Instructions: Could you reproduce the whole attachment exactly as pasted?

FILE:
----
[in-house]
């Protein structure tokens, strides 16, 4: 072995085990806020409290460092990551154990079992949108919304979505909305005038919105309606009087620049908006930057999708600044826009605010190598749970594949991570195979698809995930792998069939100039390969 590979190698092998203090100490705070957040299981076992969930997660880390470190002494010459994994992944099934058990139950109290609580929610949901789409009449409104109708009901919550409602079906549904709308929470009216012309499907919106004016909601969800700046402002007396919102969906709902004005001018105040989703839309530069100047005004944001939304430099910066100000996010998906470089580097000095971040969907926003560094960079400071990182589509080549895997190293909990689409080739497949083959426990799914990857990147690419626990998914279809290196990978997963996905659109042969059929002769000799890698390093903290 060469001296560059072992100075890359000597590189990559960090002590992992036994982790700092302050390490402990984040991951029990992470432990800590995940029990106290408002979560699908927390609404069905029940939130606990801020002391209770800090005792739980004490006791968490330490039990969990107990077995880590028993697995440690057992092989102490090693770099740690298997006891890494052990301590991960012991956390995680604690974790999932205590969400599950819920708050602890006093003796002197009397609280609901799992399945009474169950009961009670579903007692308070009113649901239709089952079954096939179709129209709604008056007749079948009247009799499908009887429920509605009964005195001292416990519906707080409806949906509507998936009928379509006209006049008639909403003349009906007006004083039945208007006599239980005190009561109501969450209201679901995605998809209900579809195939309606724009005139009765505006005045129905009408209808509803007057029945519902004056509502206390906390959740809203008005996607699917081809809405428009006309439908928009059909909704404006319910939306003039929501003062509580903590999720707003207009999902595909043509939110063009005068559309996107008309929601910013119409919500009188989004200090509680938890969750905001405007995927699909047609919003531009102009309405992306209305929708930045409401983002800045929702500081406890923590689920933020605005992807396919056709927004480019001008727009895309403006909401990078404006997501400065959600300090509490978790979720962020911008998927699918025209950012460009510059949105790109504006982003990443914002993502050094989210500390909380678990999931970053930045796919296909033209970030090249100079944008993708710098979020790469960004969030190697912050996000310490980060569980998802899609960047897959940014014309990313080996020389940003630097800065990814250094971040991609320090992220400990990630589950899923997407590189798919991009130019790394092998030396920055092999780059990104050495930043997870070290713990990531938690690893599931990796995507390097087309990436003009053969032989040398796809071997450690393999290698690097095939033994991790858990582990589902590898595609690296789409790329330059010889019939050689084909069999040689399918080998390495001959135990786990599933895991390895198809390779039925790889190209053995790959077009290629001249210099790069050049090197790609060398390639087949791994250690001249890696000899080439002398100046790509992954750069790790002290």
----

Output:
[in-house]
């Protein structure tokens, strides 16, 4: 072995085990806020409290460092990551154990079992949108919304979505909305005038919105309606009087620049908006930057999708600044826009605010190598749970594949991570195979698809995930792998069939100039390969 590979190698092998203090100490705070957040299981076992969930997660880390470190002494010459994994992944099934058990139950109290609580929610949901789409009449409104109708009901919550409602079906549904709308929470009216012309499907919106004016909601969800700046402002007396919102969906709902004005001018105040989703839309530069100047005004944001939304430099910066100000996010998906470089580097000095971040969907926003560094960079400071990182589509080549895997190293909990689409080739497949083959426990799914990857990147690419626990998914279809290196990978997963996905659109042969059929002769000799890698390093903290 060469001296560059072992100075890359000597590189990559960090002590992992036994982790700092302050390490402990984040991951029990992470432990800590995940029990106290408002979560699908927390609404069905029940939130606990801020002391209770800090005792739980004490006791968490330490039990969990107990077995880590028993697995440690057992092989102490090693770099740690298997006891890494052990301590991960012991956390995680604690974790999932205590969400599950819920708050602890006093003796002197009397609280609901799992399945009474169950009961009670579903007692308070009113649901239709089952079954096939179709129209709604008056007749079948009247009799499908009887429920509605009964005195001292416990519906707080409806949906509507998936009928379509006209006049008639909403003349009906007006004083039945208007006599239980005190009561109501969450209201679901995605998809209900579809195939309606724009005139009765505006005045129905009408209808509803007057029945519902004056509502206390906390959740809203008005996607699917081809809405428009006309439908928009059909909704404006319910939306003039929501003062509580903590999720707003207009999902595909043509939110063009005068559309996107008309929601910013119409919500009188989004200090509680938890969750905001405007995927699909047609919003531009102009309405992306209305929708930045409401983002800045929702500081406890923590689920933020605005992807396919056709927004480019001008727009895309403006909401990078404006997501400065959600300090509490978790979720962020911008998927699918025209950012460009510059949105790109504006982003990443914002993502050094989210500390909380678990999931970053930045796919296909033209970030090249100079944008993708710098979020790469960004969030190697912050996000310490980060569980998802899609960047897959940014014309990313080996020389940003630097800065990814250094971040991609320090992220400990990630589950899923997407590189798919991009130019790394092998030396920055092999780059990104050495930043997870070290713990990531938690690893599931990796995507390097087309990436003009053969032989040398796809071997450690393999290698690097095939033994991790858990582990589902590898595609690296789409790329330059010889019939050689084909069999040689399918080998390495001959135990786990599933895991390895198809390779039925790889190209053995790959077009290629001249210099790069050049090197790609060398390639087949791994250690001249890696000899080439002398100046790509992954750069790790002290």